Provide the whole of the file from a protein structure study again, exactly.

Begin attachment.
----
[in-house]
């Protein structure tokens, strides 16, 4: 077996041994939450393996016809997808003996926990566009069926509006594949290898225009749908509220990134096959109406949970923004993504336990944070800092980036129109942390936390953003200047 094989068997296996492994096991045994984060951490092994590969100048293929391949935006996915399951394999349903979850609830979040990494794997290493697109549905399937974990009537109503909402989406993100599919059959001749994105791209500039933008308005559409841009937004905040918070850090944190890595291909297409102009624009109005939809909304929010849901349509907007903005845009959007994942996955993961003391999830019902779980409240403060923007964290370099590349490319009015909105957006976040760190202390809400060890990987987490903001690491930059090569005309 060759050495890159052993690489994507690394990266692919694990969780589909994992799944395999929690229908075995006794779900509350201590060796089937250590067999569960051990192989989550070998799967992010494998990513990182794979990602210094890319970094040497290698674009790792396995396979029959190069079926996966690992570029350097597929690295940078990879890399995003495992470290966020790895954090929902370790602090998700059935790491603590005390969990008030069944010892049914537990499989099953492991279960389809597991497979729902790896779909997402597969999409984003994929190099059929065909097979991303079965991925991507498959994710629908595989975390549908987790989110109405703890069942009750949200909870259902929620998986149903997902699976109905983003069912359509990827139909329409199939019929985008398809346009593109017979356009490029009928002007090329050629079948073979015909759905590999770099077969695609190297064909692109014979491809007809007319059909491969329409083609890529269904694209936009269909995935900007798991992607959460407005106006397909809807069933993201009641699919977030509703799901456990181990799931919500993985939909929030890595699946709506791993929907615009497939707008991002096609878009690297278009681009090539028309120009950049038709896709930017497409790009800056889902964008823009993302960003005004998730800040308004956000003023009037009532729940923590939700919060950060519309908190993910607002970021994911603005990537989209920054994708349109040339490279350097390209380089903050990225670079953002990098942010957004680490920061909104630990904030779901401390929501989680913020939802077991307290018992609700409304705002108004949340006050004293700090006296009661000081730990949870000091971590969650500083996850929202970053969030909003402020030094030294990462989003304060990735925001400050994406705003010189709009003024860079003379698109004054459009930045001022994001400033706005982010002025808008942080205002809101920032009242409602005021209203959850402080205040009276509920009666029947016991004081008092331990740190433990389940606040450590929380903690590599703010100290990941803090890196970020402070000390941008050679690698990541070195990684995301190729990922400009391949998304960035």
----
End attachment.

[in-house]
């Protein structure tokens, strides 16, 4: 077996041994939450393996016809997808003996926990566009069926509006594949290898225009749908509220990134096959109406949970923004993504336990944070800092980036129109942390936390953003200047 094989068997296996492994096991045994984060951490092994590969100048293929391949935006996915399951394999349903979850609830979040990494794997290493697109549905399937974990009537109503909402989406993100599919059959001749994105791209500039933008308005559409841009937004905040918070850090944190890595291909297409102009624009109005939809909304929010849901349509907007903005845009959007994942996955993961003391999830019902779980409240403060923007964290370099590349490319009015909105957006976040760190202390809400060890990987987490903001690491930059090569005309 060759050495890159052993690489994507690394990266692919694990969780589909994992799944395999929690229908075995006794779900509350201590060796089937250590067999569960051990192989989550070998799967992010494998990513990182794979990602210094890319970094040497290698674009790792396995396979029959190069079926996966690992570029350097597929690295940078990879890399995003495992470290966020790895954090929902370790602090998700059935790491603590005390969990008030069944010892049914537990499989099953492991279960389809597991497979729902790896779909997402597969999409984003994929190099059929065909097979991303079965991925991507498959994710629908595989975390549908987790989110109405703890069942009750949200909870259902929620998986149903997902699976109905983003069912359509990827139909329409199939019929985008398809346009593109017979356009490029009928002007090329050629079948073979015909759905590999770099077969695609190297064909692109014979491809007809007319059909491969329409083609890529269904694209936009269909995935900007798991992607959460407005106006397909809807069933993201009641699919977030509703799901456990181990799931919500993985939909929030890595699946709506791993929907615009497939707008991002096609878009690297278009681009090539028309120009950049038709896709930017497409790009800056889902964008823009993302960003005004998730800040308004956000003023009037009532729940923590939700919060950060519309908190993910607002970021994911603005990537989209920054994708349109040339490279350097390209380089903050990225670079953002990098942010957004680490920061909104630990904030779901401390929501989680913020939802077991307290018992609700409304705002108004949340006050004293700090006296009661000081730990949870000091971590969650500083996850929202970053969030909003402020030094030294990462989003304060990735925001400050994406705003010189709009003024860079003379698109004054459009930045001022994001400033706005982010002025808008942080205002809101920032009242409602005021209203959850402080205040009276509920009666029947016991004081008092331990740190433990389940606040450590929380903690590599703010100290990941803090890196970020402070000390941008050679690698990541070195990684995301190729990922400009391949998304960035």